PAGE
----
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Coloured Journey project
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A coloured journey...

Te Atatu Peninsula

‘A Coloured Journey’ is a project that investigates the contextual significance of colour and light of a particular landscape. Te Atatu Peninsula has been used as a testing ground as it is both unique within, and typical of, the wider Auckland landscape.

Pigments were sourced from terrestrial materials found on the Peninsula and turned into paint by applying traditional methods of binding. Marine light was captured and made visible through photography and turned into paint by applying contemporary methods. The colour selection for the terrestrial and marine colour palette was a careful process. It was defined by a list of parameters and the colours were collected and captured from the coastal landscape at particular points of time and place. Using these methods allowed for a redefining of each as tangible light instances and tactile material colour.

‘A Coloured Journey’ is a series of transitions undertaken from a home in the city, to the Peninsula and onto the sea.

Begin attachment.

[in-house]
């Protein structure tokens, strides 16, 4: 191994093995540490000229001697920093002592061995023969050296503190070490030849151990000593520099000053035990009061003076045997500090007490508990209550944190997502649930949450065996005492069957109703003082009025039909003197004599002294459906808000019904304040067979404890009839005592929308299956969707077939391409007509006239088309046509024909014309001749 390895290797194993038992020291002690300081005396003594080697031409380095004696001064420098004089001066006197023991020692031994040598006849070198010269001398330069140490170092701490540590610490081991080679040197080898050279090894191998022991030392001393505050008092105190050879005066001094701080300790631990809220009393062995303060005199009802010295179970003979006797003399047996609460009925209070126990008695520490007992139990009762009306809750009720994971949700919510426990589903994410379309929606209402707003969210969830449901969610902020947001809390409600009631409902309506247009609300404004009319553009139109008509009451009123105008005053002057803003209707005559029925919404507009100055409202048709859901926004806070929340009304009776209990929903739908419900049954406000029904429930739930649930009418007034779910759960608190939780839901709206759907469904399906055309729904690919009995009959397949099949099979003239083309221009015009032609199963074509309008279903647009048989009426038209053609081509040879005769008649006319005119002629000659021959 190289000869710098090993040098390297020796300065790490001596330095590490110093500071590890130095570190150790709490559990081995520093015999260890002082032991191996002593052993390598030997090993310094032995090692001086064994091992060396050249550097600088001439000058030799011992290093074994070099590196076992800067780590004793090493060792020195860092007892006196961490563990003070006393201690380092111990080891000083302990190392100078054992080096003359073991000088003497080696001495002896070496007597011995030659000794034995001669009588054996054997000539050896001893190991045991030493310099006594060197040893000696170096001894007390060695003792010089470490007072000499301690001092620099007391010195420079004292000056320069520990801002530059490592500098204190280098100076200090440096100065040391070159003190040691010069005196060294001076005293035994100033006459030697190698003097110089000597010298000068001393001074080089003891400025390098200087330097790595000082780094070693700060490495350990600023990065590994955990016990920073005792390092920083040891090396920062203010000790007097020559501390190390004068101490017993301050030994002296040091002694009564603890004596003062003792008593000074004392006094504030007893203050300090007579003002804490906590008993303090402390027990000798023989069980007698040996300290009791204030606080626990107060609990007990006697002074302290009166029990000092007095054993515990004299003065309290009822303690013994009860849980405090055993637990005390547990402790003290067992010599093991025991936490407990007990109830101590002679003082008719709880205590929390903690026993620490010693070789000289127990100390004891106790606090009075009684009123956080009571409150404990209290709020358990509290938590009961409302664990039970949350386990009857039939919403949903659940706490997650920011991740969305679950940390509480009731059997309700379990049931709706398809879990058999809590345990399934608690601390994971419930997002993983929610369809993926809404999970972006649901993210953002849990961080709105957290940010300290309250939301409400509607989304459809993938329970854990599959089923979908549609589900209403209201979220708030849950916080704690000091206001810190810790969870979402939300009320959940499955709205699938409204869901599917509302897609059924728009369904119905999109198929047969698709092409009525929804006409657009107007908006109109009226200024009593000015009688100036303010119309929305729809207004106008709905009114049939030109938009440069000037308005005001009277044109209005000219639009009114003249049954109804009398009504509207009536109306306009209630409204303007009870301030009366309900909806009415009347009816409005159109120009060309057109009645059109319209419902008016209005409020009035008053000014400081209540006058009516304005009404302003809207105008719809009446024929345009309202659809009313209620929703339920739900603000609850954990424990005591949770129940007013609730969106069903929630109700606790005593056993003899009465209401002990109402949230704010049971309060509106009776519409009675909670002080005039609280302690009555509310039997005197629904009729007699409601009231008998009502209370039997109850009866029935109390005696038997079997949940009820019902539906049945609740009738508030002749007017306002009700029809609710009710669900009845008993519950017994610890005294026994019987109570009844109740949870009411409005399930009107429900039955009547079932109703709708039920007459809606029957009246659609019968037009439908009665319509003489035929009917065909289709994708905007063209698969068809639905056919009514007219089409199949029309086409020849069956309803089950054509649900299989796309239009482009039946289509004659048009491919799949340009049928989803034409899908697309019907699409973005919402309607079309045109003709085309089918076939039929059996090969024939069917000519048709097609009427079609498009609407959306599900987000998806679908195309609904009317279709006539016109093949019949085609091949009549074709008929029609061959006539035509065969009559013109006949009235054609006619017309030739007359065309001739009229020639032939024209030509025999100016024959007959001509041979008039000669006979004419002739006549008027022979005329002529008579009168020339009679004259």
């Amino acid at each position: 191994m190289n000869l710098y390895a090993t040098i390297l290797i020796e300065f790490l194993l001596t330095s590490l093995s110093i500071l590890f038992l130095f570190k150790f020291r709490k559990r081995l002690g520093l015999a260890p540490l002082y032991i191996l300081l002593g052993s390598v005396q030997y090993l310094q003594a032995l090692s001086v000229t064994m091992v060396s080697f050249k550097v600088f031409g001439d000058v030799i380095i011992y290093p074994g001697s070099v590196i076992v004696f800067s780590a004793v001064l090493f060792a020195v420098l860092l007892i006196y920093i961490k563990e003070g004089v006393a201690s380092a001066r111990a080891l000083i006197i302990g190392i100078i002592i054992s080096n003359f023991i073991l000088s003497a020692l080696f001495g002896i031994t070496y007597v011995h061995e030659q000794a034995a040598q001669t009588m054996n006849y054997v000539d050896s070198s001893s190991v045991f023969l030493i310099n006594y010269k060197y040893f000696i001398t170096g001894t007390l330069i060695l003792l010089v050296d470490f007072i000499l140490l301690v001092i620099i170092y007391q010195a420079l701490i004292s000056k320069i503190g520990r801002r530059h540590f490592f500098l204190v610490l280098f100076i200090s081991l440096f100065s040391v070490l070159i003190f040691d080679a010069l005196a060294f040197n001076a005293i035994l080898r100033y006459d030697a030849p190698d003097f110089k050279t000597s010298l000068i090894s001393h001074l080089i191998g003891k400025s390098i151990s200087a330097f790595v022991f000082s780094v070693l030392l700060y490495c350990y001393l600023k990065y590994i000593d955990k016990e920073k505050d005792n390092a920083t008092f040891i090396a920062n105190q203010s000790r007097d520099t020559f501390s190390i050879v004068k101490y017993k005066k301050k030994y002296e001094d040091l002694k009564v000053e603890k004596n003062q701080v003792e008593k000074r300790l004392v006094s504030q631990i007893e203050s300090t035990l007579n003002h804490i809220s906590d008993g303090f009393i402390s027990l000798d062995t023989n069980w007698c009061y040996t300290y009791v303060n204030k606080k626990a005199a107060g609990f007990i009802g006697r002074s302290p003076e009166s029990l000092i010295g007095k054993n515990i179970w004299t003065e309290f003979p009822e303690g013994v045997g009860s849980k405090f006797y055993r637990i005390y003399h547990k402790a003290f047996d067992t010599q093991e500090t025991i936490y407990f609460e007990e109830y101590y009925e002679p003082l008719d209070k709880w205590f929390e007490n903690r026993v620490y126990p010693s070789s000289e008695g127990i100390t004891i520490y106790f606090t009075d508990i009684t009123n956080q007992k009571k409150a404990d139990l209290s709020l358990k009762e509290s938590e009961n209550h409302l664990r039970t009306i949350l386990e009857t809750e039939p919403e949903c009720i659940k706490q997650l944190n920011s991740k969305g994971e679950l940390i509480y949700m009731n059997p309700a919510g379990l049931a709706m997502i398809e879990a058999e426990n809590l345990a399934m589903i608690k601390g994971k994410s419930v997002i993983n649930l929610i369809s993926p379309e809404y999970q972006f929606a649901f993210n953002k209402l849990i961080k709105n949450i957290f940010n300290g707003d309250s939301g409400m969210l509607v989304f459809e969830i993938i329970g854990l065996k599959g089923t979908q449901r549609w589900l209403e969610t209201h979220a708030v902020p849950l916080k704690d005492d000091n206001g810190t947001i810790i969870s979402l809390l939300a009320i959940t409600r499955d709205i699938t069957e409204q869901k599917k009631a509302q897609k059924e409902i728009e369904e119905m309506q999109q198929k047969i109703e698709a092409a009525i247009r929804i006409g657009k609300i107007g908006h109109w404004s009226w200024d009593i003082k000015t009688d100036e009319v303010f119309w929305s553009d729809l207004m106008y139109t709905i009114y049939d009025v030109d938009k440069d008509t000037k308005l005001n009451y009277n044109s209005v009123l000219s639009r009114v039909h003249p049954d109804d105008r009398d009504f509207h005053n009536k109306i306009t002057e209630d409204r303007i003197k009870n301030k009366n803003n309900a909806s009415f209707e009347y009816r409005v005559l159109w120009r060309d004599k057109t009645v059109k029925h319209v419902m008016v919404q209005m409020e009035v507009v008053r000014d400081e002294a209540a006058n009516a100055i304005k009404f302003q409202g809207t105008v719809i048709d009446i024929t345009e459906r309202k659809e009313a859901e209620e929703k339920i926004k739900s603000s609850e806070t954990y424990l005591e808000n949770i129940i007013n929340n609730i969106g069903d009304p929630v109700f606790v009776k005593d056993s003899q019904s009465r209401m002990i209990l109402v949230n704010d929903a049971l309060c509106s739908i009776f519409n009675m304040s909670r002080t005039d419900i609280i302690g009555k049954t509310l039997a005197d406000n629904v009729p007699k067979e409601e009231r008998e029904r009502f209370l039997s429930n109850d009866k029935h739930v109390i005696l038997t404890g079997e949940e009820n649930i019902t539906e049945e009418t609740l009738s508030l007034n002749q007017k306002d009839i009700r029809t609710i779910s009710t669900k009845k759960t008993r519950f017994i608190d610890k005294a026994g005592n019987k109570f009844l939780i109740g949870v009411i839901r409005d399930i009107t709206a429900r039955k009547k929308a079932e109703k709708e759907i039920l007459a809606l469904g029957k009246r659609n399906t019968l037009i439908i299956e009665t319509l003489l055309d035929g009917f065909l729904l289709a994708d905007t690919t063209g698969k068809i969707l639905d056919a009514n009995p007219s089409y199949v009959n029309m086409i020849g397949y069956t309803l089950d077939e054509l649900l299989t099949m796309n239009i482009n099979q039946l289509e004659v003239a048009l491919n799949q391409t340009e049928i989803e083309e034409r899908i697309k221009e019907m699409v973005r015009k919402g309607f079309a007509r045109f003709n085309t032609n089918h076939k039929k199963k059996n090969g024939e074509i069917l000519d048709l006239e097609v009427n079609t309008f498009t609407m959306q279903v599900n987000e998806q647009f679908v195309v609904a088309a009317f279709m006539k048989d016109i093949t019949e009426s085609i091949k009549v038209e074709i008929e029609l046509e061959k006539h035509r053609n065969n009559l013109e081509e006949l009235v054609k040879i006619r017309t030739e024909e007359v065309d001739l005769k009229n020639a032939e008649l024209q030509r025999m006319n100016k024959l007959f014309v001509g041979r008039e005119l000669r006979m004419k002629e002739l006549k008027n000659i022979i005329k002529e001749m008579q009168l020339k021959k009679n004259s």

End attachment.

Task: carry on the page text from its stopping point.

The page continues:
Within the stages of a journey between departure and arrival, moments of rest are part of the journey. At the boatshed travellers can have a moment of rest before they embark on their next adventure. To activate these moments of rest travellers will be presented with a sensory experience that includes colour, light and wind within the interior.

For this project Iris embarked on a journey to investigate colour in a particular location, Te Atatu Peninsula. Born in northern Europe, she has been amazed by the variety of colours that can be found in the Auckland coastal landscape. By understanding the landscape, colour and light of her new homeland she has developed skills and tools for how to approach the challenges that may occur within an interior space. It was of great importance to her to connect the landscape with an interior space and by researching one particular location she has learnt more about colour and light on a wider level.